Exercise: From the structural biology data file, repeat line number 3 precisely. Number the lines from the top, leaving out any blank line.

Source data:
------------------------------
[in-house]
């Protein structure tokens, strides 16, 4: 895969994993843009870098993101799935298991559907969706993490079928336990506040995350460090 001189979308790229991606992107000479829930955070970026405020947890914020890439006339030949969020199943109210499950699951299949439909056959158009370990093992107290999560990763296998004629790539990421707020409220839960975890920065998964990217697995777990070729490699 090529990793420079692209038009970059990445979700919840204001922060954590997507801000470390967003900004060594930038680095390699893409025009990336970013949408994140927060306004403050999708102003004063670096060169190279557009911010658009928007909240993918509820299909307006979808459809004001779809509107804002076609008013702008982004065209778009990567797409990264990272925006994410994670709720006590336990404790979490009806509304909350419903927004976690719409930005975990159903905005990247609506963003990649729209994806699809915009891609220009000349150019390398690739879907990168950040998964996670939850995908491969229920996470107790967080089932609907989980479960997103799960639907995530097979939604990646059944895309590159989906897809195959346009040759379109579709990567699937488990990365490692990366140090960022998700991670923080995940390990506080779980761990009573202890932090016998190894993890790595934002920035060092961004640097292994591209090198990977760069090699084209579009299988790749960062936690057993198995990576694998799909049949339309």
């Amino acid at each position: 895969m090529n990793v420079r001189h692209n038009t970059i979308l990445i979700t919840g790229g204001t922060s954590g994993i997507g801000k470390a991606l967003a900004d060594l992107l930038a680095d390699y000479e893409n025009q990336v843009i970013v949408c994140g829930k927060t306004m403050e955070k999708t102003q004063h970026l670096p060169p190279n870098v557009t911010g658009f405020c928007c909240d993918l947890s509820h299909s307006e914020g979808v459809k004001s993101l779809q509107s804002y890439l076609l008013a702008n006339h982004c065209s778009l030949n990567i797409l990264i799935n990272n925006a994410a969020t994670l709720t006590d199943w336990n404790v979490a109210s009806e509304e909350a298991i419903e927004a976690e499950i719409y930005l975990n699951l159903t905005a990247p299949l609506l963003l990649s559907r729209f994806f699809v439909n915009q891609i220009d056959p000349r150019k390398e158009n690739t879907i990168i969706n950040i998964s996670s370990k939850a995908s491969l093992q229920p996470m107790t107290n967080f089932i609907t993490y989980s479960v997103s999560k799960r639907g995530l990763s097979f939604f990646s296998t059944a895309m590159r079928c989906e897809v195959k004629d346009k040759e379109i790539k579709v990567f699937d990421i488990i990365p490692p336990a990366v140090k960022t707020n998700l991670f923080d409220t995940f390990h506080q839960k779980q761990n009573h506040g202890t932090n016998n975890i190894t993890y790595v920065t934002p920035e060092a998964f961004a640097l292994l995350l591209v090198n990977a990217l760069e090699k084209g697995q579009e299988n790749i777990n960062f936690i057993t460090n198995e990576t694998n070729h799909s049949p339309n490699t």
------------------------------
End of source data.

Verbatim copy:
């Amino acid at each position: 895969m090529n990793v420079r001189h692209n038009t970059i979308l990445i979700t919840g790229g204001t922060s954590g994993i997507g801000k470390a991606l967003a900004d060594l992107l930038a680095d390699y000479e893409n025009q990336v843009i970013v949408c994140g829930k927060t306004m403050e955070k999708t102003q004063h970026l670096p060169p190279n870098v557009t911010g658009f405020c928007c909240d993918l947890s509820h299909s307006e914020g979808v459809k004001s993101l779809q509107s804002y890439l076609l008013a702008n006339h982004c065209s778009l030949n990567i797409l990264i799935n990272n925006a994410a969020t994670l709720t006590d199943w336990n404790v979490a109210s009806e509304e909350a298991i419903e927004a976690e499950i719409y930005l975990n699951l159903t905005a990247p299949l609506l963003l990649s559907r729209f994806f699809v439909n915009q891609i220009d056959p000349r150019k390398e158009n690739t879907i990168i969706n950040i998964s996670s370990k939850a995908s491969l093992q229920p996470m107790t107290n967080f089932i609907t993490y989980s479960v997103s999560k799960r639907g995530l990763s097979f939604f990646s296998t059944a895309m590159r079928c989906e897809v195959k004629d346009k040759e379109i790539k579709v990567f699937d990421i488990i990365p490692p336990a990366v140090k960022t707020n998700l991670f923080d409220t995940f390990h506080q839960k779980q761990n009573h506040g202890t932090n016998n975890i190894t993890y790595v920065t934002p920035e060092a998964f961004a640097l292994l995350l591209v090198n990977a990217l760069e090699k084209g697995q579009e299988n790749i777990n960062f936690i057993t460090n198995e990576t694998n070729h799909s049949p339309n490699t």